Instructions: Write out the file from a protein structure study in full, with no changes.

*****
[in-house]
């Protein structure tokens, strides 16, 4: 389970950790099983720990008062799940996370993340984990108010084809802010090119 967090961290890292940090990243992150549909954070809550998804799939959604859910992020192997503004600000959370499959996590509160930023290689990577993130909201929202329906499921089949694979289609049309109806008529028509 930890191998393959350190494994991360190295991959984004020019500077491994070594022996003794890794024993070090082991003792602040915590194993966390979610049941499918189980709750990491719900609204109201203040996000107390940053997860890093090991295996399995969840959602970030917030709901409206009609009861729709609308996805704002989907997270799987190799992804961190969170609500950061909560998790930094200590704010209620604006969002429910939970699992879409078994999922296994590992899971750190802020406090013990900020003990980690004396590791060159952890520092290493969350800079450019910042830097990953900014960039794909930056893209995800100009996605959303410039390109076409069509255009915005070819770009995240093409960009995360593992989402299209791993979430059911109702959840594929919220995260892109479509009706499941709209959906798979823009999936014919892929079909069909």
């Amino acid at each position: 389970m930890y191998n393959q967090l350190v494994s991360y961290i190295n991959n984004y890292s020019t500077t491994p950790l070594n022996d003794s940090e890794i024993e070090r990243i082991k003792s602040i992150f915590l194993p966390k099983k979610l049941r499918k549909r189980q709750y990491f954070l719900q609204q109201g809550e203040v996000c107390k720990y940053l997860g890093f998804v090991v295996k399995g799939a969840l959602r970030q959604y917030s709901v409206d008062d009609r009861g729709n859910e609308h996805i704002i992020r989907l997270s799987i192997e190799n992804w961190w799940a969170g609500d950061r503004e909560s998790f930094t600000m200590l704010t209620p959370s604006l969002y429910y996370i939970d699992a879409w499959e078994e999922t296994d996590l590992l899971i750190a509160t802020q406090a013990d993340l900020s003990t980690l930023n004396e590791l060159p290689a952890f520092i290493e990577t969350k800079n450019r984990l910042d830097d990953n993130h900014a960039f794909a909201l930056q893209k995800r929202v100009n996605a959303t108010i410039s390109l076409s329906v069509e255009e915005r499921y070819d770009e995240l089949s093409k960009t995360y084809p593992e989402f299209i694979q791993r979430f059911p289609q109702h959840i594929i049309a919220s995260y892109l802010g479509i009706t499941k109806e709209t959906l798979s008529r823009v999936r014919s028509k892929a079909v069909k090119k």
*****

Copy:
[in-house]
């Protein structure tokens, strides 16, 4: 389970950790099983720990008062799940996370993340984990108010084809802010090119 967090961290890292940090990243992150549909954070809550998804799939959604859910992020192997503004600000959370499959996590509160930023290689990577993130909201929202329906499921089949694979289609049309109806008529028509 930890191998393959350190494994991360190295991959984004020019500077491994070594022996003794890794024993070090082991003792602040915590194993966390979610049941499918189980709750990491719900609204109201203040996000107390940053997860890093090991295996399995969840959602970030917030709901409206009609009861729709609308996805704002989907997270799987190799992804961190969170609500950061909560998790930094200590704010209620604006969002429910939970699992879409078994999922296994590992899971750190802020406090013990900020003990980690004396590791060159952890520092290493969350800079450019910042830097990953900014960039794909930056893209995800100009996605959303410039390109076409069509255009915005070819770009995240093409960009995360593992989402299209791993979430059911109702959840594929919220995260892109479509009706499941709209959906798979823009999936014919892929079909069909």
């Amino acid at each position: 389970m930890y191998n393959q967090l350190v494994s991360y961290i190295n991959n984004y890292s020019t500077t491994p950790l070594n022996d003794s940090e890794i024993e070090r990243i082991k003792s602040i992150f915590l194993p966390k099983k979610l049941r499918k549909r189980q709750y990491f954070l719900q609204q109201g809550e203040v996000c107390k720990y940053l997860g890093f998804v090991v295996k399995g799939a969840l959602r970030q959604y917030s709901v409206d008062d009609r009861g729709n859910e609308h996805i704002i992020r989907l997270s799987i192997e190799n992804w961190w799940a969170g609500d950061r503004e909560s998790f930094t600000m200590l704010t209620p959370s604006l969002y429910y996370i939970d699992a879409w499959e078994e999922t296994d996590l590992l899971i750190a509160t802020q406090a013990d993340l900020s003990t980690l930023n004396e590791l060159p290689a952890f520092i290493e990577t969350k800079n450019r984990l910042d830097d990953n993130h900014a960039f794909a909201l930056q893209k995800r929202v100009n996605a959303t108010i410039s390109l076409s329906v069509e255009e915005r499921y070819d770009e995240l089949s093409k960009t995360y084809p593992e989402f299209i694979q791993r979430f059911p289609q109702h959840i594929i049309a919220s995260y892109l802010g479509i009706t499941k109806e709209t959906l798979s008529r823009v999936r014919s028509k892929a079909v069909k090119k």